There are a lot of football talking heads who like to say that you can't actually judge the quality of a draft class for at least three years, if not more. To those people I say one thing: Shutup!
Are they right? Of course they are. How can you evaluate something or someone without having any sample to analyze. You can't. It's impossible.
Yet right now, all across the internet there are hundreds if not thousands of writers, bloggers, losers and analysts assigning grades to draft picks and overall team draft performances for your edification. How are they doing this without the aforementioned samples to analyze? They're pulling it out of their booty's. So I now present you with Canal Street Chronicles' 2010 Saints draft grades.
Yeah, that's right! Why should I get left out of all the fun? I've got a perfectly good booty. So I'm going to assign subjective grades to players I barely know anything about and whose future success I couldn't possibly predict. They'll be based only on my personal opinions, just a smidgen of research and my current emotional state, which at the current moment is mildly confused and heavily inebriated. But there will be a method to my madness. My evaluations will take into account player potential, perceived draft value, position of need, fan approval and whether they're expected to start next year.
Let's get on with it and dive head first into my current opinion of the Saints 2010 draft class. As always, your votes, opinions and comments are always welcome.
Patrick Robinson, CB, Florida St.
Analysis: With Jabari Greer and Tracy Porter firmly entrenched as the Saints starting corners, last years first round choice being used on CB Malcolm Jenkins and prospects like Sergio Kindle and Daryl Washington still on the board, the selection of cornerback Patrick Robinson with their thirty-second overall pick was quite the surprise to Saints fans. Given the situation Robinson will be entering, earning a regular gig as the starting nickel would be about as much as I would expect from the rookie this season. But if and when the injury bug rears its ugly head, P-Rob will make for great depth. Coming from the circus known as Florida States defense, he'll have a bit of a learning curve but there's plenty of raw talent and upside with this one if the coaching situation is right.
Charles Brown, OT, USC
Analysis: Picking an offensive tackle in the second round might not have seemed to make a lot of sense for the Saints, who had some holes to still fill on defense and a few highly rated players still left on the board to fill them, but the 34th overall rated Charles Brown was just too good to pass up with the 64th pick. With practically first round talent, I fully expect Brown to work his way into regular rotation and even push for a starting spot. I'm also optimistic his addition will help improve the Saints running game. With a quarterback like Drew Brees so heavily relied upon, taking a talented, versatile offensive tackle is never a bad thing. Especially when you're trying hard to get rid of your old one.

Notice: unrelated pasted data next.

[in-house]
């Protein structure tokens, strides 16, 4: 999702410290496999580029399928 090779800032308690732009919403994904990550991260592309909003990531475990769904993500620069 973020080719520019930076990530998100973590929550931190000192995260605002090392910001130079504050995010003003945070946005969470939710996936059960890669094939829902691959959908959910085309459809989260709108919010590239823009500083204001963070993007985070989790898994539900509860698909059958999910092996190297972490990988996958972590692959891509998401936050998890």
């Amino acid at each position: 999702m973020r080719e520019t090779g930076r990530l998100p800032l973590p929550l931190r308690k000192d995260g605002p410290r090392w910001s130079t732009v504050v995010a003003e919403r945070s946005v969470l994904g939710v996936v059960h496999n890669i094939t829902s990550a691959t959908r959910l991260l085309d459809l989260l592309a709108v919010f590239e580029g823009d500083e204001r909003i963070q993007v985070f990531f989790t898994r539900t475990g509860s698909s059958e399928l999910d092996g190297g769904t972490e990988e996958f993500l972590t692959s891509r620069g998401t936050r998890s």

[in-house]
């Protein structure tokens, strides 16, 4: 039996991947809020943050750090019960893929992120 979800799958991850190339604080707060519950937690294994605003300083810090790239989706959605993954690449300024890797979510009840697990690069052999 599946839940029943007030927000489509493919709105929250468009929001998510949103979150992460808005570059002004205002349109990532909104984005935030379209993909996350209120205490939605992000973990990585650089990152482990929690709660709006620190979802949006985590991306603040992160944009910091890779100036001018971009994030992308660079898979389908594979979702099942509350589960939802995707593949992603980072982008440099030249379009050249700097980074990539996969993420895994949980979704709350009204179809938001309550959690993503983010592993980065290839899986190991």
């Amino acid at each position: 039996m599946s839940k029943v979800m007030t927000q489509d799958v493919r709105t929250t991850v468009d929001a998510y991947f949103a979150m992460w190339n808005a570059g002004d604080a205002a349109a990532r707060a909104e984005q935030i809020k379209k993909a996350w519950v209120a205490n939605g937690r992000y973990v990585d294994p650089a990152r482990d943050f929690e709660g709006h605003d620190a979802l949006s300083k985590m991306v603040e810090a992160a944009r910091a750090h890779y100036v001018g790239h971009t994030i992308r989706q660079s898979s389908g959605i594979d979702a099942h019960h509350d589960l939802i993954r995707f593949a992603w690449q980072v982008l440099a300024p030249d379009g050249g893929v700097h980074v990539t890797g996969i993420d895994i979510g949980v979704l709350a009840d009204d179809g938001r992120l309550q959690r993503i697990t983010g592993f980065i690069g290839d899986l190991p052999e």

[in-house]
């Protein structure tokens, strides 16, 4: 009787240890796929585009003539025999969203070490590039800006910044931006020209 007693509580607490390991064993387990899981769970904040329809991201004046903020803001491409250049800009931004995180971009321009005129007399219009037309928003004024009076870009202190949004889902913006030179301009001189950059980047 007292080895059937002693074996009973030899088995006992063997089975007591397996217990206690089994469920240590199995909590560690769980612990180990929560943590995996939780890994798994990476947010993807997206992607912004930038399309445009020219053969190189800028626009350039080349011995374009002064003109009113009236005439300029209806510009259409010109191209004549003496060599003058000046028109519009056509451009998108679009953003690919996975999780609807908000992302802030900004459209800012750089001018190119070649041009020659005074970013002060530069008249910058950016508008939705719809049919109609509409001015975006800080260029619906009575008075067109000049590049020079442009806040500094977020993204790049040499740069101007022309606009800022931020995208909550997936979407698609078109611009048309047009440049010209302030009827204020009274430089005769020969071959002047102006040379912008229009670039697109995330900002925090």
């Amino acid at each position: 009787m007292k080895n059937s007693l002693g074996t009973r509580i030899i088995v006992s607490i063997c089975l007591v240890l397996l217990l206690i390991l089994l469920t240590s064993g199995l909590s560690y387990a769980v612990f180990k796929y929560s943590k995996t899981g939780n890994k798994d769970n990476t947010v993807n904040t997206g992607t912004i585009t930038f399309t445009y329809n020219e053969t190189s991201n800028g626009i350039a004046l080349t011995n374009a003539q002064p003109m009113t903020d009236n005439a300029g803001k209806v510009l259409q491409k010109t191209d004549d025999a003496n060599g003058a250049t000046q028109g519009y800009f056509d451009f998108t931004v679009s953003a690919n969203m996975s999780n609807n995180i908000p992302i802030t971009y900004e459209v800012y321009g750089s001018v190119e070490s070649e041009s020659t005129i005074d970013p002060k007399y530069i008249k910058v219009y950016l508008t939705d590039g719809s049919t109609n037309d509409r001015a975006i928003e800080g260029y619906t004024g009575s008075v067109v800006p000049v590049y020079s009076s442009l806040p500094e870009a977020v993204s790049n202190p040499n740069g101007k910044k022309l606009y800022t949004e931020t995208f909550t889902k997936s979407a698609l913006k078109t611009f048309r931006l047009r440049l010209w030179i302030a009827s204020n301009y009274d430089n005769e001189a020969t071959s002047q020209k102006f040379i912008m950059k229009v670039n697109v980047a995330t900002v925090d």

Jimmy Graham, TE, Miami
Analysis: Did the Saints really need to grab a tight end in the draft this year? Not really. Did they get good value with the 95th overall pick by selecting the 65th overall ranked player? Absolutely. From a value perspective, this was a wise move. But there were other players still on the board at the time - Everson Griffen and Eric Norwood - that might have made more sense and still been a reasonable value. With Jeremy Shockey and David Thomas sure to remain ahead of Graham on the depth chart for at least the next year, this move might be one made more with an eye on the future and not so much the present.
Al Woods, DT, LSU
Analysis: Linebacker and defensive tackle were unanimously agreed upon before the draft as the Saints two biggest positions of need during this years draft. The selection of Al Woods in the fourth round was the only move made to address either of these needs in this years draft. Surprise, surprise. For that reason alone, this pick deserves a high mark. Add to that the fact he's a fan favorite, local product from LSU and you've got the makings of the Saints best 2010 draft pick. Even though the team had to give up a little to get in position for Woods, he was still a good value in the fourth round. I'd be very pleasantly surprised if he earned a starting spot next year but I'm definitely optimistic he'll overcome reported flaws of always disappointing and provide great depth, developing into more in the future.
Matt Tennant, C, Boston College
Analysis: Another solid move for the future of the team, assuming Tennant can make the transition smoothly. Jonathan Goodwin may not be the greatest center in the league but he's good enough and will assuredly be the starter next season. The relationship between center and quarterback is not one to be taken lightly. But there's no real depth behind him. A player like Tennant is valuable in the event of an injury to Goody or following his eventual decline.
Sean Canfield, QB, Oregon St.
Analysis: Not a fan of this pick. It seems it's becoming tradition every year for Sean Payton to make some wild, late-round draft pick that causes Saints fans to scream, "WTF!?" Sometimes the fans are right (see: Taylor Mehlhaff) and sometimes they're wrong (see: Thomas Morstead). Like both of those situations, time will eventually tell. Obviously the Saints are thinking about the future of the team and/or a serious injury to Brees with this pick but it doesn't fill an urgent need and this spot could arguably have been better spent. We can only assume the front office had knowledge of another team set on drafting Canfield, otherwise why waste a pick on him when he could be had in undrafted free agency. What does Canfield have that all of Payton's other QB pet projects didn't anyway?